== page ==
Researchers have proposed a plethora of other ghost-free variations on de Rham’s original theme. In 2011, for instance, cosmologists Sayed Fawad Hassan of Stockholm University and Rachel Rosen of Columbia University in New York proposed combining two types of gravitons, one massive and the other massless, in one model. However, this would require a Universe where space is made of two overlapping fabrics that interact with each other.
At the Cambridge meeting, several cosmologists including de Rham independently presented a series of models in which interplay between the two fabrics could naturally set space-time accelerating. This would generate the dark-energy effect that astronomers have observed through an alternative mechanism that does not require any vacuum energy.
The key to whether such theories will hold up will be to calculate if they make testable predictions to distinguish massive gravity from standard cosmology, says de Rham. Such experiments could soon be carried out within the Solar System, because massive-gravity models predict a gravitational field between Earth and the Moon that is slightly different to that of ordinary gravity. This would create a detectable difference of one part in 1012 in the precession of the Moon’s orbit around Earth.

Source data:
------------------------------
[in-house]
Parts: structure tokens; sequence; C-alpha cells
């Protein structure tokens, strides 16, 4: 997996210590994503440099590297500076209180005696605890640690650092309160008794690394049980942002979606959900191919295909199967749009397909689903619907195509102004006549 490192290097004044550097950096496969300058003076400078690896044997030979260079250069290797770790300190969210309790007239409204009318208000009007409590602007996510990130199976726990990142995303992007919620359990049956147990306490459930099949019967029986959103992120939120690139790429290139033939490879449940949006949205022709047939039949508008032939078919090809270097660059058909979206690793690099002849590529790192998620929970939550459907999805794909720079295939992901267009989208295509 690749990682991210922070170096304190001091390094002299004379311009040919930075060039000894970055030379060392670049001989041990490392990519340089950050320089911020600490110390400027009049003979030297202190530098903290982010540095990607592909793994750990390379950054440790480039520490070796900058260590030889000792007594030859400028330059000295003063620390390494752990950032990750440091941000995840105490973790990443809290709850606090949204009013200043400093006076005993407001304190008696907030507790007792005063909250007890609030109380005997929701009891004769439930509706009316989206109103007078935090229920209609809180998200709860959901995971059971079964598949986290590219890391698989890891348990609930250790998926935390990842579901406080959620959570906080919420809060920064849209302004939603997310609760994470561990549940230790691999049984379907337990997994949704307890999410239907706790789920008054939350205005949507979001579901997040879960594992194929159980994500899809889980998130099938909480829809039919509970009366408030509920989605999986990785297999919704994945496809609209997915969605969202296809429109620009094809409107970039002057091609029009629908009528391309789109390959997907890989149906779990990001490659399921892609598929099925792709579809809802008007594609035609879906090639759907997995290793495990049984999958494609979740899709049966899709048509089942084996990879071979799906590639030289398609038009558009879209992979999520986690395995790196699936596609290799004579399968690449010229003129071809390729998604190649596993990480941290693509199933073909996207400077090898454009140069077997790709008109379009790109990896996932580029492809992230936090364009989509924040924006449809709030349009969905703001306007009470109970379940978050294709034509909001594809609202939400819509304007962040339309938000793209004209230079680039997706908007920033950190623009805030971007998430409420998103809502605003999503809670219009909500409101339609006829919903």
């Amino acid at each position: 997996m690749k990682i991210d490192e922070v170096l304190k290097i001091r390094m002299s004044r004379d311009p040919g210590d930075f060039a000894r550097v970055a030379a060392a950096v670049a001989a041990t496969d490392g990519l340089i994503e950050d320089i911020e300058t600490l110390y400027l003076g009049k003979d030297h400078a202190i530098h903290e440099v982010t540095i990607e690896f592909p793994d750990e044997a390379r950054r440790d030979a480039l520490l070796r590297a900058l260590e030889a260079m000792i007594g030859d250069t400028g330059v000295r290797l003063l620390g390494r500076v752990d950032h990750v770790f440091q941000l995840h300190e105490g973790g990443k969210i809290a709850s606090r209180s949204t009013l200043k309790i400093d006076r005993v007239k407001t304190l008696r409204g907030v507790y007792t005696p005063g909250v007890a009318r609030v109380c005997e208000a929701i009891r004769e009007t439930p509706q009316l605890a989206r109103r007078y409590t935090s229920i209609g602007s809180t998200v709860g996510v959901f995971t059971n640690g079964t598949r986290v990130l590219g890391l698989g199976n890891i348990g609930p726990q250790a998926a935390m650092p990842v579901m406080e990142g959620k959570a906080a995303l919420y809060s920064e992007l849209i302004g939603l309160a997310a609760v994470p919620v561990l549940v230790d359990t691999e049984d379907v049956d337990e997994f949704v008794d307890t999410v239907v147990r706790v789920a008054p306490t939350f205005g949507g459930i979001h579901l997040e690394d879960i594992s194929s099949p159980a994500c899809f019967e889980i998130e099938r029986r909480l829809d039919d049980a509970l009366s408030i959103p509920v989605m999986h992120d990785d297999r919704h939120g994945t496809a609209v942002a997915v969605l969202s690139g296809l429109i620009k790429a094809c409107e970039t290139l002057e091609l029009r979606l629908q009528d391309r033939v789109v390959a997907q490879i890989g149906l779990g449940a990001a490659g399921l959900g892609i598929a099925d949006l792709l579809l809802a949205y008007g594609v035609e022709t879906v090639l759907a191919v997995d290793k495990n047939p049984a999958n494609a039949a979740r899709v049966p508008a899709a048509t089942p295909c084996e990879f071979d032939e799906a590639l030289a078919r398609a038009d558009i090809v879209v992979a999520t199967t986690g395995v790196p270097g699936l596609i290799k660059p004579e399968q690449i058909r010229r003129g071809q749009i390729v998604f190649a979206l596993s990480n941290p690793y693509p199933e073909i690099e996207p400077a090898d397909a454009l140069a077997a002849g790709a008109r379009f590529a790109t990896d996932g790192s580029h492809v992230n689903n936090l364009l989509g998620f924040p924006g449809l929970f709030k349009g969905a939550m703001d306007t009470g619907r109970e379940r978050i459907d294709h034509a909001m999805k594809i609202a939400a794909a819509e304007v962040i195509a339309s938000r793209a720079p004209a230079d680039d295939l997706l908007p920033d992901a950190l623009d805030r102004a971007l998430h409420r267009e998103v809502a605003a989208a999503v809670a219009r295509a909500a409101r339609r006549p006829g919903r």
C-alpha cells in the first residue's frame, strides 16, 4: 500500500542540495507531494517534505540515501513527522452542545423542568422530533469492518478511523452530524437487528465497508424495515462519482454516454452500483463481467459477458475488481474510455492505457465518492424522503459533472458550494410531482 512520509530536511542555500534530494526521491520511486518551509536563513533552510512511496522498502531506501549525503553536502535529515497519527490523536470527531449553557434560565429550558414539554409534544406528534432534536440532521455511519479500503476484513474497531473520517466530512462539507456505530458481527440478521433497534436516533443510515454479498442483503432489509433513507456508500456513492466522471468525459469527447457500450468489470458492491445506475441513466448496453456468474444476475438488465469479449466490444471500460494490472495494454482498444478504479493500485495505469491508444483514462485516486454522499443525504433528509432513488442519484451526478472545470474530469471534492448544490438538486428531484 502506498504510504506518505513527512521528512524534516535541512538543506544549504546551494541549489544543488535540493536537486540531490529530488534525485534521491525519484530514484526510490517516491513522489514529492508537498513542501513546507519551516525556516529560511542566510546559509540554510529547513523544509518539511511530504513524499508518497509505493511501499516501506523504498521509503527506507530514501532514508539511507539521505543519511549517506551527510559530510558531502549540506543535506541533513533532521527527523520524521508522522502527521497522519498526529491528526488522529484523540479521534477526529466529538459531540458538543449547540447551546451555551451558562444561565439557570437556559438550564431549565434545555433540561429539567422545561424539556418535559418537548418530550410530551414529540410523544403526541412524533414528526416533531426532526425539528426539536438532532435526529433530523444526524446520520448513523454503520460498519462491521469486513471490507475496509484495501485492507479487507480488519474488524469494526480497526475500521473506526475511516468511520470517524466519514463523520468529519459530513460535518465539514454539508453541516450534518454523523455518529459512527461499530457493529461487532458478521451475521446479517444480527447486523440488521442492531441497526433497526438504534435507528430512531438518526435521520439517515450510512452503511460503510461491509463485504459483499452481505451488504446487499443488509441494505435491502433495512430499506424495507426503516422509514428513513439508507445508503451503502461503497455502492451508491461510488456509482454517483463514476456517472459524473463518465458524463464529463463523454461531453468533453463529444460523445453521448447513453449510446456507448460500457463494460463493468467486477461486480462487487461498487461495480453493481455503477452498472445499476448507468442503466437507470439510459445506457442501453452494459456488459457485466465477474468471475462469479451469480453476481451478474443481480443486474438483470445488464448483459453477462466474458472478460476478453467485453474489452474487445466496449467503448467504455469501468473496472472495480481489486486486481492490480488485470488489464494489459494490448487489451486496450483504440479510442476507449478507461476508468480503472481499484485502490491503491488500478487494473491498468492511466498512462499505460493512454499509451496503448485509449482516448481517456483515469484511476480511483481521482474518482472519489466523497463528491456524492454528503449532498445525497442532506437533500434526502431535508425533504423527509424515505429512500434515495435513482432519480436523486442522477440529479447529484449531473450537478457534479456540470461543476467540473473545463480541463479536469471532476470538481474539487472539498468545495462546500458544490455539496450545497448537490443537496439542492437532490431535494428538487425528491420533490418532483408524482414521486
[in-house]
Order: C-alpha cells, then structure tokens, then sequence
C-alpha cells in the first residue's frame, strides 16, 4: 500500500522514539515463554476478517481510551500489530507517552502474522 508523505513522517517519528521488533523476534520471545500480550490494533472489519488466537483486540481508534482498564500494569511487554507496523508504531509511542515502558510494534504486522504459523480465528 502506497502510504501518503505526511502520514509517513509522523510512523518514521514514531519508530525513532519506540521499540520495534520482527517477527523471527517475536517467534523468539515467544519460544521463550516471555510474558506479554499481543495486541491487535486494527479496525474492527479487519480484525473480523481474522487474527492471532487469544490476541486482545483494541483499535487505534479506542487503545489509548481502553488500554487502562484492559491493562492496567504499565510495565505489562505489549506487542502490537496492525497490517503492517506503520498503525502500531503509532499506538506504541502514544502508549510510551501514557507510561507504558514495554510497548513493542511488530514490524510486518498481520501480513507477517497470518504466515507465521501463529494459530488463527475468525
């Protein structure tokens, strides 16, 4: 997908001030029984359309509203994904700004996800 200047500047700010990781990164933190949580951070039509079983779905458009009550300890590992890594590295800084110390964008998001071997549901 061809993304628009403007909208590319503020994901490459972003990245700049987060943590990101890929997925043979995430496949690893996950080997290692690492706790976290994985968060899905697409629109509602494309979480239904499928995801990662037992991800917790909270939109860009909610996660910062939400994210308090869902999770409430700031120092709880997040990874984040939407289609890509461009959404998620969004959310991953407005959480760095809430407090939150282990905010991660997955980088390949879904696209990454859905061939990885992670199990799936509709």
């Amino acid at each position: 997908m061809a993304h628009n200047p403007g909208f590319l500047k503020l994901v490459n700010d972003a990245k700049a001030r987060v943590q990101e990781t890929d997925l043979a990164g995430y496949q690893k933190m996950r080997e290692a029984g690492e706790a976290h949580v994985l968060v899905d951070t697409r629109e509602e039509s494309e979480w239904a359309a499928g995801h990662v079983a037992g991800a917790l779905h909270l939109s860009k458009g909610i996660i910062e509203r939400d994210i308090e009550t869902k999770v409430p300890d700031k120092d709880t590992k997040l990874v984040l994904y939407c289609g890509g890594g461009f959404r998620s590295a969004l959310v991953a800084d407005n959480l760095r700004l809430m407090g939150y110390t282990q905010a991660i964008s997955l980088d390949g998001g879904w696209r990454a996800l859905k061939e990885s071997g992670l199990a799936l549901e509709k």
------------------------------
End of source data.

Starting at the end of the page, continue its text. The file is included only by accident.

Experiments that fire lasers back and forth between Earth and mirrors left on the Moon currently measure the distance between the two bodies and that angle with an accuracy of one part in 1011. “We are just on the edge of being able to test massive gravity,” says de Rham.
Until such experimental evidence is found, however, some remain skeptical of the entire massive-gravity idea. Viatcheslav Mukhanov, a cosmologist at the Ludwig-Maximilians-University in Munich, Germany, says that although he was initially attracted to the theory of massive gravity for its simplicity, bolting on new space-times and adding extra gravitons makes it too contrived. “I think the dark energy problem will require a more elegant solution,” he says.
But elegance is a matter of taste, says Wyman. “If they can settle on a unique compelling model that explains dark energy, I think people will have to take notice,” he says. “What happens in the next few months will decide if the theory has any relevance for the real world, or if it is just a flash in the pan.”